- An abstract person whose gender is unknown, or a person chosen from a set containing people of both genders. "If the reader does not like my use of singular 'they', they are invited to stick it up their jumper".
- A concrete person whose gender is unknown. "We wish to thank Reviewer 2 for their critical feedback & sincerely apologize for not having written the manuscript they would have written".
- An abstract person whose gender is known: "Just because somebody's feminine, it doesn't mean they have a vagina".
- A concrete person whose gender is known, but which you do not want to reveal. "I met someone, and they make me feel so happy... that someone is a guy".
- A concrete person whose gender is known, but does not fit within the male/female binary: "Jamie is agender; they'd prefer that you use the pronouns 'they', 'their' and 'them' when talking about them".
- A concrete person whose gender is known, binary, and obvious from context, but which you do not want to encode in the pronoun. "Tom gave me their shirt". This was the sense @cassolotl was originally asking about.
I think it's interesting that in my idiolect, singular 'they' carries an implication of abstraction or uncertainty: compare my reactions to senses 3 and 6. I'm not claiming that my personal feelings of grammatical acceptability are high-quality linguistic data, but they should probably carry more weight than a set of formal rules that were inferred originally from Latin.
A popular argument for singular 'they' is the argument from history: as one Twitter interlocutor told me, "Singular 'they' goes back to the 14th Century. Chaucer, Shakespeare, Austen and Shaw can't be wrong". But arguments from history have limited validity when applied to modern English. In the opposite direction, consider the following passage from the novel Tinker, Tailor, Soldier, Spy, published in 1974:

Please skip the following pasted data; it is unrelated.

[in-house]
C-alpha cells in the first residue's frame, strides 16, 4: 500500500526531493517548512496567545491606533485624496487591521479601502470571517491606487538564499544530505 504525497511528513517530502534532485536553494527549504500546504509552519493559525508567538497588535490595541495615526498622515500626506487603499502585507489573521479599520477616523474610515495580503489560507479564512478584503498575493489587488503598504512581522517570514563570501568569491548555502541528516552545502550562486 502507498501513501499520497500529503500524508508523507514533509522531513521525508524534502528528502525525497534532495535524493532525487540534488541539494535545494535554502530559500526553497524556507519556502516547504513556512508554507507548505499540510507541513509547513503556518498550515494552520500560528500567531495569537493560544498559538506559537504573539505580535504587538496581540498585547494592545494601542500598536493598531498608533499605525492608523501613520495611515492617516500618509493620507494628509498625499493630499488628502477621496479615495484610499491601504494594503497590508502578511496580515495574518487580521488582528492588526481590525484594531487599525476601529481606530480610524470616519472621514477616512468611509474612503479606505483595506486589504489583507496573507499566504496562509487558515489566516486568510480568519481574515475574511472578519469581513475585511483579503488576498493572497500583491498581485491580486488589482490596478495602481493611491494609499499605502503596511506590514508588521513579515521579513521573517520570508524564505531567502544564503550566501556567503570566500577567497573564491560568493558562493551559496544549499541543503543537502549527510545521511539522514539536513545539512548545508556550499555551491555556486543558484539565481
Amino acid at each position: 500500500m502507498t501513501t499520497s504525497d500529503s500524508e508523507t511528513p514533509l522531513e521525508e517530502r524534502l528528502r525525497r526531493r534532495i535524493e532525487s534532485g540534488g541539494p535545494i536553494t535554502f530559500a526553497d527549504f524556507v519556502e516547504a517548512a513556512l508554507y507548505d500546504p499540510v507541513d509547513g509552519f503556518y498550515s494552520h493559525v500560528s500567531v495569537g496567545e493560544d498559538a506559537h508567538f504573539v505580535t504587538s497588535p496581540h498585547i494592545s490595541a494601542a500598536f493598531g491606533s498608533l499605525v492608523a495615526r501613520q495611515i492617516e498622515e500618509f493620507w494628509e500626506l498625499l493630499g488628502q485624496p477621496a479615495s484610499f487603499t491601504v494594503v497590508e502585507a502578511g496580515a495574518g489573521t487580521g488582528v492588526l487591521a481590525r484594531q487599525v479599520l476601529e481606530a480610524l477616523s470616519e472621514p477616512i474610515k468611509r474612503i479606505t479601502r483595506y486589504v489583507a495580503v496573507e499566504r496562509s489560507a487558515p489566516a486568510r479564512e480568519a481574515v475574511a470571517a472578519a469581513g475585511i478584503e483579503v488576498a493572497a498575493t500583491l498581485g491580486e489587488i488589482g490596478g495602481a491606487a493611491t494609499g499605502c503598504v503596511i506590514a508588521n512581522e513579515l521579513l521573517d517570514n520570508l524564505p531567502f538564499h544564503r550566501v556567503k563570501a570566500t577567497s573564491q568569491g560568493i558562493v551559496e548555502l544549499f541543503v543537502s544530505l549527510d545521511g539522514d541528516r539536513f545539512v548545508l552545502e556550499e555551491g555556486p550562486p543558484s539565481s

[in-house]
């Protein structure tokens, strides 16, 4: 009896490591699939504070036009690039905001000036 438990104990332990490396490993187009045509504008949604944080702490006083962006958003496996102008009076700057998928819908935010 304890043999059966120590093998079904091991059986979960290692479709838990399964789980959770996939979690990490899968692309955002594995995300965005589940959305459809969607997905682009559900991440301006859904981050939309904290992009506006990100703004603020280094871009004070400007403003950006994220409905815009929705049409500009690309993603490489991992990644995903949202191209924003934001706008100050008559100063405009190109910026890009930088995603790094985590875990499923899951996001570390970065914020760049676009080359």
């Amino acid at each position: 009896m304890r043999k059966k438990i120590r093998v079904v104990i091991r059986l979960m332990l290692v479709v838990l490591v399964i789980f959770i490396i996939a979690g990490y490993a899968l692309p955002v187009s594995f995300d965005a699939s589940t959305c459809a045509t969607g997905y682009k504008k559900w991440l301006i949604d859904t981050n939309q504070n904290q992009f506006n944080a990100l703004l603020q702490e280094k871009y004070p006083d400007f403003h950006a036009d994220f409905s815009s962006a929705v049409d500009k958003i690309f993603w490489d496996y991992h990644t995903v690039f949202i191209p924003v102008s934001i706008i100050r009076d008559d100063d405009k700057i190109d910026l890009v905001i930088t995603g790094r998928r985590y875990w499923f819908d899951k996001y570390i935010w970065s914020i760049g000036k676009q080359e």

They had been following the coast path, each lost in his thoughts: she to Haydon, he supposed, he to Control...That's a clear usage of "he/his" as a gender-neutral pronoun in sense 1 above. Does that seem right to you? It feels weird bordering on outright wrong to me, and yet it was apparently considered correct usage only forty years ago. And if Le Carré's constructions can pass from correct to incorrect in so short a time, so can Austen et al's. Chaucer, in particular, should not be considered a reliable guide to modern English usage. But also, while I'm sure you can find examples of Shakespeare and Austen using singular 'they' in senses 1 and 2, can you find examples of them using it in senses 4-6, or even 3? I suspect not, but would welcome correction.
So, before telling me that singular 'they' is completely correct in all situations and only idiots object to it, please stop and ask yourself if you'd use it without qualm in all the senses I list above. A straw poll among a left-leaning group of friends gave me only one outright "yes", with the rest offering variations on "sense 6 is weird, but acceptable". Interestingly, there was a disagreement about whether invented gender-neutral pronouns such as "zie" were acceptable in sense 4, a situation for which I'd have thought they were custom-designed. My own view is that singular 'they', while out of fashion for a long time, is enjoying a renaissance and that all the uses I list above will be considered completely normal within a couple of decades: even though I find some of them odd, I might as well get used to them now.